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Iddrisu v. McAleenan

United States District Court, D. Minnesota

August 1, 2019

Mubaraka Iddrisu, Petitioner,
v.
Kevin McAleenan, [1] Acting Secretary of Homeland Security, William Barr, [2]Attorney General, Peter Berg, ICE Field Office Director, and Joel Brott, Sherburne County Sheriff, Respondents.

          REPORT AND RECOMMENDATION

          Steven E. Rau United States Magistrate Judge

         This matter is before the Court on Petitioner Iddrisu's Petition for Writ of Habeas Corpus under 28 U.S.C. § 2241. (Pet., ECF No. 1). This action was referred to the undersigned for a report and recommendation under 28 U.S.C. § 636 and Local Rule 72.1. For the reasons stated below, this Court recommends the petition be denied as moot and this action be dismissed.

         I. FACTUAL AND PROCEDURAL BACKGROUND

         Petitioner is a native and citizen of Ghana. (Pet., at 5; Decl. of Angela Minner ¶ 4, ECF No. 6). Petitioner entered the United States via Otay Mesa, California on February 1, 2015 and sought asylum. (Minner Decl. ¶ 5). The United States Citizenship and Immigration Services (“USCIS”) Asylum Office in Los Angeles conducted a credible fear interview on February 17, 2015. (Minner Decl. ¶ 6). Petitioner was served a Notice to Appear on February 23, 2015. (Minner Decl. ¶ 7; Minner Decl., Ex. A). On February 6, 2016, an immigration judge denied Petitioner's applications for asylum and withholding of removal and ordered Petitioner removed to Ghana. (Minner Decl. ¶ 8; Minner Decl., Ex. B).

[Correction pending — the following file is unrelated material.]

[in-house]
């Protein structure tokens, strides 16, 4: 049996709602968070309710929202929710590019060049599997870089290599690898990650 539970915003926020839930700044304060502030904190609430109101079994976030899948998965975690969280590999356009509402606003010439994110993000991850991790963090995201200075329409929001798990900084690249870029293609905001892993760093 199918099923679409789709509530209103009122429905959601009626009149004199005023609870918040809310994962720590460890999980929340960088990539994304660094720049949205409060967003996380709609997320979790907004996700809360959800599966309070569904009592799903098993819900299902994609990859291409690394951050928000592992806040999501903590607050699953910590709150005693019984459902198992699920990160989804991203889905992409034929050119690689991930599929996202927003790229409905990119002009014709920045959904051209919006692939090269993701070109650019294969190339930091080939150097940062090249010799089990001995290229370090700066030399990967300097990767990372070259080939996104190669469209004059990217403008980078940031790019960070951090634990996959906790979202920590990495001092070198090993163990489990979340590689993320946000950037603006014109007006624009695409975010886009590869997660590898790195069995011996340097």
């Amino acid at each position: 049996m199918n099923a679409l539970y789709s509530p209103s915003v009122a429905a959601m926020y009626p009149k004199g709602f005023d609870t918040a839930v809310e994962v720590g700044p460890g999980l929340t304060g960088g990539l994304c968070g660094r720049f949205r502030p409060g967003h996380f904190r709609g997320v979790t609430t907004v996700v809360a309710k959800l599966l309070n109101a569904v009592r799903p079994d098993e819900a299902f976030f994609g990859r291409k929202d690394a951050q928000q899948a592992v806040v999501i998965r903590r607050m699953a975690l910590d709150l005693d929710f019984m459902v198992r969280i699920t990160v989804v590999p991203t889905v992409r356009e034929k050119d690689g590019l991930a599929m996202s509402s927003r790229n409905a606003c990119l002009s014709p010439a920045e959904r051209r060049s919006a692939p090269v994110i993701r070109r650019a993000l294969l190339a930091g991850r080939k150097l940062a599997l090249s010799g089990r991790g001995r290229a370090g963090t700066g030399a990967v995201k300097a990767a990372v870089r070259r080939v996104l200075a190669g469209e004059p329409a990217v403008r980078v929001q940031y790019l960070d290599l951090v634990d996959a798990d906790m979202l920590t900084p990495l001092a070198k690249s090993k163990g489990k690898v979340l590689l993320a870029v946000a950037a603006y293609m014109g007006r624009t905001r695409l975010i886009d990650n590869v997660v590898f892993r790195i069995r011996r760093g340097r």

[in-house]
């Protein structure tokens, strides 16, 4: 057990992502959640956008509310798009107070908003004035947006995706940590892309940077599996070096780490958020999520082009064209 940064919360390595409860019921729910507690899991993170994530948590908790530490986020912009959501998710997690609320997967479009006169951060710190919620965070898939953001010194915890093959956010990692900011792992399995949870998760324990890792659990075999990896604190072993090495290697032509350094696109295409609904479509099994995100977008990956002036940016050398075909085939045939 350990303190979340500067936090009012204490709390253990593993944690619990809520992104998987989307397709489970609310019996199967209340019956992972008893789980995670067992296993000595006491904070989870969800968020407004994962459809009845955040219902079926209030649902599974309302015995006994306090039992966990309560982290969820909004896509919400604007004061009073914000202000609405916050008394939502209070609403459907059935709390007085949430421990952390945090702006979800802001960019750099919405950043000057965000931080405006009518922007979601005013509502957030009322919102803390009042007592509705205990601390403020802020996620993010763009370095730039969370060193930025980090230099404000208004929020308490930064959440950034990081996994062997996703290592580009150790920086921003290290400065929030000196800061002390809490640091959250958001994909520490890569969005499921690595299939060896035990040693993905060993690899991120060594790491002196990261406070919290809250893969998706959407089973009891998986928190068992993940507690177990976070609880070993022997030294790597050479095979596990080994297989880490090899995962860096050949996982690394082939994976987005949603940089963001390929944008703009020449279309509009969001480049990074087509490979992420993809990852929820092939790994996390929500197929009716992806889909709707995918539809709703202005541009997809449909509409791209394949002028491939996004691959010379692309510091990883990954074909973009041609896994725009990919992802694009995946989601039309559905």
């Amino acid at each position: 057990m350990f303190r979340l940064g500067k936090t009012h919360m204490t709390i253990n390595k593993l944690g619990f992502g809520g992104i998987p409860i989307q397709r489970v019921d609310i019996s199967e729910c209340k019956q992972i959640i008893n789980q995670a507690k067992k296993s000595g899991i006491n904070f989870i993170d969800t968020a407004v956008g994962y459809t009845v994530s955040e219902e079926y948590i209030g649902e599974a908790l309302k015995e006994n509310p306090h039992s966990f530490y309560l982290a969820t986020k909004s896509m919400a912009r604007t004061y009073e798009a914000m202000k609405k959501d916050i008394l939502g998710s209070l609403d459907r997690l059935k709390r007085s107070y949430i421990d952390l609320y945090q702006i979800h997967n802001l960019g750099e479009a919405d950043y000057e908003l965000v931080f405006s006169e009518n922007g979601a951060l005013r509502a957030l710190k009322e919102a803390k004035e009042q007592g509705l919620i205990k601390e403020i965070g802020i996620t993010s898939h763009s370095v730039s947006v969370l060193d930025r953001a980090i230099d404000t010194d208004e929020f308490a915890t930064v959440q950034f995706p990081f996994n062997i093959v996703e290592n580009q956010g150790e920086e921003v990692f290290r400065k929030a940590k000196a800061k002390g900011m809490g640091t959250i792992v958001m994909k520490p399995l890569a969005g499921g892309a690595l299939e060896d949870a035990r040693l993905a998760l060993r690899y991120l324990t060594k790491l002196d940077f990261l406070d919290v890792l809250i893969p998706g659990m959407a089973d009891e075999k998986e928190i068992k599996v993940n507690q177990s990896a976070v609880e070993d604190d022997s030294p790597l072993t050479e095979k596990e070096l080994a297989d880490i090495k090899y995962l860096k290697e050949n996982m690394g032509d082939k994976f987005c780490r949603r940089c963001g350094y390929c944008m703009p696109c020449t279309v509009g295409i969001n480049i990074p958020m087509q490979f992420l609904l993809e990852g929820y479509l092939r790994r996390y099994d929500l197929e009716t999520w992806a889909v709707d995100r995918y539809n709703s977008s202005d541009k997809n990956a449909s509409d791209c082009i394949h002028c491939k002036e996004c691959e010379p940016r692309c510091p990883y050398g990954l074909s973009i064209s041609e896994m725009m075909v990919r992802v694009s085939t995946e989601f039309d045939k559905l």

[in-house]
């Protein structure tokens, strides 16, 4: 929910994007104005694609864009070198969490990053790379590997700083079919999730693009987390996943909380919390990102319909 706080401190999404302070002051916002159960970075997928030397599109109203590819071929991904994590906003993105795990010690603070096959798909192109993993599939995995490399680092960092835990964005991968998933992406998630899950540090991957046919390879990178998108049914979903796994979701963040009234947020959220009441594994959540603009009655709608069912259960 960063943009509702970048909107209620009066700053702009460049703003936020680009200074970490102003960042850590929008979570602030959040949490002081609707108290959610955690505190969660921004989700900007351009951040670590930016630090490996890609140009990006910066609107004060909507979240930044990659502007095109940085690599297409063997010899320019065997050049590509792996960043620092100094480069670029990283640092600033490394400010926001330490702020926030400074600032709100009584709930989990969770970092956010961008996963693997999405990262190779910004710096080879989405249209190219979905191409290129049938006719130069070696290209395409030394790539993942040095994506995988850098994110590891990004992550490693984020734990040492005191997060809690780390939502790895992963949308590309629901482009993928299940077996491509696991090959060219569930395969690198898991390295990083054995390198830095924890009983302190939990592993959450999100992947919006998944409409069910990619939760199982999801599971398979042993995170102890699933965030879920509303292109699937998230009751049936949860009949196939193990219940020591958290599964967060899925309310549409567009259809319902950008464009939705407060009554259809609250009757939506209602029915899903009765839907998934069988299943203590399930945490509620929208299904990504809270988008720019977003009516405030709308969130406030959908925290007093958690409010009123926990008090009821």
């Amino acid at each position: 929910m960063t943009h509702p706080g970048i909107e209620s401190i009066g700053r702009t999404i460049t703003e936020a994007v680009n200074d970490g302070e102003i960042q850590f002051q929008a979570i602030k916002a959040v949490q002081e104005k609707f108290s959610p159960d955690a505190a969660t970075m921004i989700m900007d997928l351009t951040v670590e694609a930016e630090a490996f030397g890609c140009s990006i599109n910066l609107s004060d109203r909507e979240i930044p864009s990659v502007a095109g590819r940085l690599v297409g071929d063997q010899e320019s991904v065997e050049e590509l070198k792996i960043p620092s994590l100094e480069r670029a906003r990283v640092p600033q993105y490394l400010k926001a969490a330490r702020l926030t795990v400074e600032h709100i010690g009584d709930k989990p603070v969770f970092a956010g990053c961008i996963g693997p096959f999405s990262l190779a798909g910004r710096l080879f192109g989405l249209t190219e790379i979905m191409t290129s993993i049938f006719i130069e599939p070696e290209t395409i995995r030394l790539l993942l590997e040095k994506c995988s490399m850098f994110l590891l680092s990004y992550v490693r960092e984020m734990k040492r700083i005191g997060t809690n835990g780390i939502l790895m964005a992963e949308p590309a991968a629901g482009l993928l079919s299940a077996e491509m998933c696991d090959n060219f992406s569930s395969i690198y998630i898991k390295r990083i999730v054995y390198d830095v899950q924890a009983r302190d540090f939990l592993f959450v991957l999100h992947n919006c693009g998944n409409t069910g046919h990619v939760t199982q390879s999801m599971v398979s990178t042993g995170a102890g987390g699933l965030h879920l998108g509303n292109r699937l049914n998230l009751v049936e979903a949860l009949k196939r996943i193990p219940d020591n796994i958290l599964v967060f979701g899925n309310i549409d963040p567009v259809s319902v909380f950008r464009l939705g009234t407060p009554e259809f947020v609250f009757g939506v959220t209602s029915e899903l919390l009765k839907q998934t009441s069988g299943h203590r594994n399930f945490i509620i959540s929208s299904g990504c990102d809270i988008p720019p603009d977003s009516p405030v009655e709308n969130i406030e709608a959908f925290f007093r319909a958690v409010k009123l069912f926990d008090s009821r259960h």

Pending his appeal, Petitioner was released on a $20, 000 bond on March 9, 2016. (Minner Decl. ¶¶ 9-10). The Board of Immigration Appeals dismissed Petitioner's appeal on January 24, 2017. (Minner Decl. ¶ 11; Minner Decl., Ex. C). On January 31, 2017, Petitioner missed a scheduled home visit and was deemed to have absconded from his release program. (Minner Decl. ¶ 12).

         On March 11, 2017, Petitioner entered Canada at the Pembina, North Dakota / Emerson, Manitoba border crossing to seek refugee protection. (Minner Decl. ¶ 14). On July 31, 2018, U.S. Border Patrol encountered Petitioner at a Grand Forks, North Dakota bus station. (Minner Decl. ¶ 16). Petitioner was served by U.S. Border Patrol with a Notice of Intent to Reinstate Prior Order. (Minner Decl. ¶ 16; Minner Decl., Ex. D). Petitioner claimed a fear of returning to Ghana. (Minner Decl. ¶ 16). Petitioner underwent a reasonable fear interview on August 14, 2018. (Minner Decl. ¶ 19). Petitioner withdrew his fear claim. (Minner Decl. ¶ 19).

         On August 24, 2018, U.S. Immigration & Customs Enforcement - Enforcement and Removal Operations (“ICE/ERO”) sent a travel document request to the Ghanaian embassy. (Minner Decl. ¶ 20). On October 2, 2018, ICE received a copy of Petitioner's passport biographical page from Canadian immigration officials for assistance in obtaining travel documents. (Minner Decl. ¶ 21). On November 5, 2018, Petitioner indicated he did not have his Ghanaian passport. (Minner Decl. ¶ 24). On November 7, 2018, ICE/ERO reviewed Petitioner's custody status and ordered continued detention for 90 days based on significant likelihood of removal in the reasonably foreseeable future and because Petitioner posed a flight risk based on his prior immigration history. (Minner Decl. ¶ 22).